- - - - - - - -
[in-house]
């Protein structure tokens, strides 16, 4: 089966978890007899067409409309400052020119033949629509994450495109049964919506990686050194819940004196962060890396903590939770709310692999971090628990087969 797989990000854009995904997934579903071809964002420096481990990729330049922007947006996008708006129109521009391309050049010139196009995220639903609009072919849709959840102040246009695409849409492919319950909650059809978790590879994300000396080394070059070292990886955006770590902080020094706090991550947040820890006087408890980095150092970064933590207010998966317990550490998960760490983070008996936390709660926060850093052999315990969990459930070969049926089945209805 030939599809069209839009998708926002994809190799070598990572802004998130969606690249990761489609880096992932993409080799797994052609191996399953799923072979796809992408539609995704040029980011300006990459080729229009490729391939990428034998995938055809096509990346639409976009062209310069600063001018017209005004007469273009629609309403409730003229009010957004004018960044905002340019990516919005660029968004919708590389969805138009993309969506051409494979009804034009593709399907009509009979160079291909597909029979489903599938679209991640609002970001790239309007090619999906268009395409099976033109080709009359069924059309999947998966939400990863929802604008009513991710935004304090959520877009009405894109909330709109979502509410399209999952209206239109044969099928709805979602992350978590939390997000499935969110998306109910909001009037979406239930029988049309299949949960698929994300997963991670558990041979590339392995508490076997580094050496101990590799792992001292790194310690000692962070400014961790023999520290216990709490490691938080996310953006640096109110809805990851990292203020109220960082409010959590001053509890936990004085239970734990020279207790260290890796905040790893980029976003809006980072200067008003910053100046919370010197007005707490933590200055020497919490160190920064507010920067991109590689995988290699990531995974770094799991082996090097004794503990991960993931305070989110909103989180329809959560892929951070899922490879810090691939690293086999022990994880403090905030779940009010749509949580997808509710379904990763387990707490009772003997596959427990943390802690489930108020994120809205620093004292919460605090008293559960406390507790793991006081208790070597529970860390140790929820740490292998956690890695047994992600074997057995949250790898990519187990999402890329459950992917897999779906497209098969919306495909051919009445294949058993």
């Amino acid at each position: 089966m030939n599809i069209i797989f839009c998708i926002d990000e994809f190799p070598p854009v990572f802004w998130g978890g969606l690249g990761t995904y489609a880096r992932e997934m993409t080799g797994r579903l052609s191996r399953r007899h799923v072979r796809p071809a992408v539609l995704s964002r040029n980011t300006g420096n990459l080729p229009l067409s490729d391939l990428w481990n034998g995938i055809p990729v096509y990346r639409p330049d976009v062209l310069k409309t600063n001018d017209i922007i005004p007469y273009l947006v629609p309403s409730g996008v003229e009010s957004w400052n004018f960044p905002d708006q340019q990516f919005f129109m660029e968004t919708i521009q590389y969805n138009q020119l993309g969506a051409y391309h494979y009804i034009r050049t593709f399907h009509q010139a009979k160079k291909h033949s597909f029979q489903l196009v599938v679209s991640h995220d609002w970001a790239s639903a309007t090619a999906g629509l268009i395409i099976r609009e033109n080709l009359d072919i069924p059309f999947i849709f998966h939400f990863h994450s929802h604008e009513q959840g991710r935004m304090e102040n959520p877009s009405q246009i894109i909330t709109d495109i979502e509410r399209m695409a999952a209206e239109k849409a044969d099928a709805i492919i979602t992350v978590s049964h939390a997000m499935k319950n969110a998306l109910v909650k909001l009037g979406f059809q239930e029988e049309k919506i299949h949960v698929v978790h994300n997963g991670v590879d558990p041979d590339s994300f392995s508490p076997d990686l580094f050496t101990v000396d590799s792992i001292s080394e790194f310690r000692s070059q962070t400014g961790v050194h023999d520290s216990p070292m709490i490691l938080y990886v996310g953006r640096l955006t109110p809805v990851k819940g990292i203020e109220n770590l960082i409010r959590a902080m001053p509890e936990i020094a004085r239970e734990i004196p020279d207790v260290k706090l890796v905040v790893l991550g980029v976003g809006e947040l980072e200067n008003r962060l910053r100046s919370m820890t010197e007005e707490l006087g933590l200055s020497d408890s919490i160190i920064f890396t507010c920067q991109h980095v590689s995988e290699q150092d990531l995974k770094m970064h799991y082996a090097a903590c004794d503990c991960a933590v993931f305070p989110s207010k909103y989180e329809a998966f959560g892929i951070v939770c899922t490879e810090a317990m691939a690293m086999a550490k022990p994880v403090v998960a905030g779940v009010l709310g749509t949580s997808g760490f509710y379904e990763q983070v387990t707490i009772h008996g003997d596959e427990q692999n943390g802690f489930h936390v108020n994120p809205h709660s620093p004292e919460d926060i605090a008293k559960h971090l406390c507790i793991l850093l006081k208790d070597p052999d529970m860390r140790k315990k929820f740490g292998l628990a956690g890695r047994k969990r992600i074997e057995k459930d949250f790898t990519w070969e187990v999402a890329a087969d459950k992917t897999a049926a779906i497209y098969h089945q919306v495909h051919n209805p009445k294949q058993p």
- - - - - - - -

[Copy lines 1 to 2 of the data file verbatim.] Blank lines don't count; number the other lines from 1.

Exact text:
[in-house]
């Protein structure tokens, strides 16, 4: 089966978890007899067409409309400052020119033949629509994450495109049964919506990686050194819940004196962060890396903590939770709310692999971090628990087969 797989990000854009995904997934579903071809964002420096481990990729330049922007947006996008708006129109521009391309050049010139196009995220639903609009072919849709959840102040246009695409849409492919319950909650059809978790590879994300000396080394070059070292990886955006770590902080020094706090991550947040820890006087408890980095150092970064933590207010998966317990550490998960760490983070008996936390709660926060850093052999315990969990459930070969049926089945209805 030939599809069209839009998708926002994809190799070598990572802004998130969606690249990761489609880096992932993409080799797994052609191996399953799923072979796809992408539609995704040029980011300006990459080729229009490729391939990428034998995938055809096509990346639409976009062209310069600063001018017209005004007469273009629609309403409730003229009010957004004018960044905002340019990516919005660029968004919708590389969805138009993309969506051409494979009804034009593709399907009509009979160079291909597909029979489903599938679209991640609002970001790239309007090619999906268009395409099976033109080709009359069924059309999947998966939400990863929802604008009513991710935004304090959520877009009405894109909330709109979502509410399209999952209206239109044969099928709805979602992350978590939390997000499935969110998306109910909001009037979406239930029988049309299949949960698929994300997963991670558990041979590339392995508490076997580094050496101990590799792992001292790194310690000692962070400014961790023999520290216990709490490691938080996310953006640096109110809805990851990292203020109220960082409010959590001053509890936990004085239970734990020279207790260290890796905040790893980029976003809006980072200067008003910053100046919370010197007005707490933590200055020497919490160190920064507010920067991109590689995988290699990531995974770094799991082996090097004794503990991960993931305070989110909103989180329809959560892929951070899922490879810090691939690293086999022990994880403090905030779940009010749509949580997808509710379904990763387990707490009772003997596959427990943390802690489930108020994120809205620093004292919460605090008293559960406390507790793991006081208790070597529970860390140790929820740490292998956690890695047994992600074997057995949250790898990519187990999402890329459950992917897999779906497209098969919306495909051919009445294949058993």